Doctor, lawyer, teacher… child?
One of those careers is not like the rest — but it’s an option for some young adults in China looking for their next step.
The “full-time children” phenomenon has amassed 40m views on China’s social app Xiaohongshu, and is becoming increasingly popular among recent college graduates, per the Los Angeles Times.
Because there’s a major mismatch between the job market and the applicant pool.
Chinese youth — many of whom spent years pursuing academic and professional goals — are finishing higher education to find there are no jobs:
Rather than taking jobs that are financially or intellectually unfulfilling, some youths are sticking with a role they held before leaving for college: child.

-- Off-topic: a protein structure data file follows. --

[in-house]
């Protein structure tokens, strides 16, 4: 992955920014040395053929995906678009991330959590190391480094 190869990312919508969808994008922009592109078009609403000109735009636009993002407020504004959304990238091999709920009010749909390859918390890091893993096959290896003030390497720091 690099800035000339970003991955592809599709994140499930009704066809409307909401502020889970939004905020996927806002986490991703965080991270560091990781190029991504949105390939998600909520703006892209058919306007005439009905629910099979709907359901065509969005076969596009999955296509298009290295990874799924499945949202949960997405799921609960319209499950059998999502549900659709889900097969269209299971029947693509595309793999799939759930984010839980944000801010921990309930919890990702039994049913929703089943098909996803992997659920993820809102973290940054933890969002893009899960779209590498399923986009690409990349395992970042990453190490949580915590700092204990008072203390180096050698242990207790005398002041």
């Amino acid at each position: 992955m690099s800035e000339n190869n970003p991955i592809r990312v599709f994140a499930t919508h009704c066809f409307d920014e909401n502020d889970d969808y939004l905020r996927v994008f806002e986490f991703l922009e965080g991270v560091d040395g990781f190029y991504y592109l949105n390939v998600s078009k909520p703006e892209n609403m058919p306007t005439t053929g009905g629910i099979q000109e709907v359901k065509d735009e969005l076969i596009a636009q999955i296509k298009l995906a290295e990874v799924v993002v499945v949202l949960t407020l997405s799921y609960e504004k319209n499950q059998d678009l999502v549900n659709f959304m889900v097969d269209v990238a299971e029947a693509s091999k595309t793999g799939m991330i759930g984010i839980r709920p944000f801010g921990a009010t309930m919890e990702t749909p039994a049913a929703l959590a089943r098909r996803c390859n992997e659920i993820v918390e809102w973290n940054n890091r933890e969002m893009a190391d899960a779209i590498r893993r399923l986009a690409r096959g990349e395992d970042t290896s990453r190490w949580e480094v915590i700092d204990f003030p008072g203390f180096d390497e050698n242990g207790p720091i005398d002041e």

… is about more than just sleeping in a twin bed at your parents’ house.
It’s a drastic departure from China’s infamous “996 culture” — i.e., working 9am to 9pm, six days a week.
… is just the newest ripple from a faltering job market.
And it joins a host of other trends driven by young people:
All this comes as China continues to emerge from its strict pandemic lockdowns, which caused weakened consumer spending, higher debt, and a worsening real estate market.
Even worse: A recent opinion piece from a Chinese outlet contends that if the ~16m young people “lying flat” in their parents’ homes were included, the true youth unemployment rate could’ve been as high as 46.5%.